[Met Performance] CID:161000

Opening Night {68}, New Production, General Manager: Rudolf Bing

La Forza del Destino
Metropolitan Opera House, Mon, November 10, 1952

Debut : Laura Castellano

La Forza del Destino (58)
Giuseppe Verdi | Francesco Maria Piave
Zinka Milanov

Don Alvaro
Richard Tucker

Don Carlo
Leonard Warren

Padre Guardiano
Cesare Siepi

Mildred Miller

Fra Melitone
Gerhard Pechner

Marquis de Calatrava
Luben Vichey

Laura Castellano [Debut]

Algerd Brazis

Fritz Stiedry

Herbert Graf

Eugene Berman

Zachary Solov

Until the revision of 1/17/75, this production omitted the original inn scene, Act II, Scene 1. In some revivals, but not all, the overture served as a bridge between the opening scene, set in the Calatrava palace, and the second scene, set at the Church of the Madonna degli Angeli.

Review 1:

Review of Louis Biancolli in the Telegraph and Sun


Overshadowing everything else at the Metropolitan last night-the social éclat, the excited hubbub, the ermine brigade, even Verdi's "Forza Del Destino"-was the beauty of the singing.

The Metropolitan Opera House might be said to have opened its 68th season and its third under the management of Rudolf Bing with a song in its heart. If last night was any test, there are magnificent things ahead for those who have long been mourning the passing of the great days of Italian singing.

Mr. Bing is to be applauded for launching the new season with 'La Forza." The fact that the opera was first produced exactly 90 years ago to the night made it an irresistible choice. More important is that it is still one of Verdi's most unjustly neglected children. How timely the revival was could be seen and heard in the behavior of the crowd.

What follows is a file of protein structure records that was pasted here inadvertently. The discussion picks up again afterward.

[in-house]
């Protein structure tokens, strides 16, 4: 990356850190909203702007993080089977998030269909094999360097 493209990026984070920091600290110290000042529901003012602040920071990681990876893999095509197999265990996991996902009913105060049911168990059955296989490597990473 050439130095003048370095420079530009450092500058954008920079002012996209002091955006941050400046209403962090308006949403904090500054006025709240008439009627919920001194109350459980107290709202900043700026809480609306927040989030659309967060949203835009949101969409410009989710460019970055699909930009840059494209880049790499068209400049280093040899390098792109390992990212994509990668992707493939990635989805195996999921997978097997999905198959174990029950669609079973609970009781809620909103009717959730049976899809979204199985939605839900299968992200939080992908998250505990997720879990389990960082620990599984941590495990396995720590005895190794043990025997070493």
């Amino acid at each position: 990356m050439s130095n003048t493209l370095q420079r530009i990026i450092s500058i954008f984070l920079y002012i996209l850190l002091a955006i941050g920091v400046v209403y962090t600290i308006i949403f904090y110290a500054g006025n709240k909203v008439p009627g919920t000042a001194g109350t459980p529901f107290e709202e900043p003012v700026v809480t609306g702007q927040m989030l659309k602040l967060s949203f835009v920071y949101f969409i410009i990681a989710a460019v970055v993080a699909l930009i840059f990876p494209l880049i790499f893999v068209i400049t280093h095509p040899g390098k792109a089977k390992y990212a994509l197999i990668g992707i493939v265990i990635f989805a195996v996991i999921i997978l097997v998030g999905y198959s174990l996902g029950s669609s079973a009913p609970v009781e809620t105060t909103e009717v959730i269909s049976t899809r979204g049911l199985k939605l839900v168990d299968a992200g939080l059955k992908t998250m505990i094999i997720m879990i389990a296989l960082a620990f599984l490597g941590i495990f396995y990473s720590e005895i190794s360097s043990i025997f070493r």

I have rarely seen a Metropolitan audience so absorbed and concentrated at an opening. There were those who floated foggily along the corridors while the music was on and a few unfortunates who returned too late to their seats to catch the prize song of the evening--Leonora's famous "Pace, Pace."

By and large, however, the audience gulped down every note and Verdi, as I suppose everybody knows, is a pretty good provider that way. "La Forza" fairly drips with warm melody. There are arias and duets and trios worth their weight in molten gold, and if anybody ever wrote a greater aria than the "Pace, Pace," I'll eat the whole opera score it comes from.

That aria, incidentally, brought the loudest and most sustained ovation of the evening. And no wonder! It was sung by Zinka Milanov-the new Zinka Milanov who spins out tone as if it were a natural function and who caresses a phrase with the tender solicitude

I couldn't resist "bravoing" at that point myself, though I know a critic's enthusiasm is supposed to be confined to his typewriter. Mme. Milanov's rendering of the aria was the best since Muzio and Ponselle. Among other things, hers is the most moving pianissimo of our time.

If Mme. Milanov's singing was symbolic of Mr. Bing's new outlook, so was the singing of Richard Tucker as Don Alvaro and Leonard Warren as Don Carlos. These two Spaniards, sworn enemies, have the opera pretty much to themselves, that is when Leonora isn't around. When she isn't "La Forza" is one long angry male duet.

Mr. Tucker has been called the Brooklyn Caruso. Knowing the generosity of lamented Enrico, I am certain he would have been proud to be called the Italian Tucker, had fate made them con- temporaries. That's how good Tucker sounded last night. In one scene where he was flat on his back, tone poured up from him like a sunlit geyser.

If Mr. Warren goes on singing the way he did last night, I shall have to restore him to first place in my own private book of baritones. And as for Cesare Siepi, his splendid basso never sounded so broad and spacious as it did in the stately lines of Padre Guardiano. Mildred Miller was pert and spirited in Preziosilla's harmless "Rataplan," and the chorus backed them all up with volumes of fresh and vibrant tone. Everybody's thanks go to Fritz Stiedry for a sound job of conducting.

I liked Herbert Graf's staging of the opera-the vivid battle scenes, the monastic solemnities, the

brooding desolateness of the finale -and I didn't mind finding "La. Forza" in the 17th century instead of the 18th. It is the kind of sprawling, globe-trotting opera that could be put in the age of Charlemagne without offending anyone but the pedants. Spaniards go to Italy to fight Germans. The chances are history is even more foolish than an opera libretto.

Much has been written about Fritz Stiedry's cuts and restorations. I had no objection to any of them. He kept in the beautiful "Solenne in Quest'ora" and the even more beautiful "Pace, Pace." Had he left either of them out, I would be picketing the Metropolitan today.

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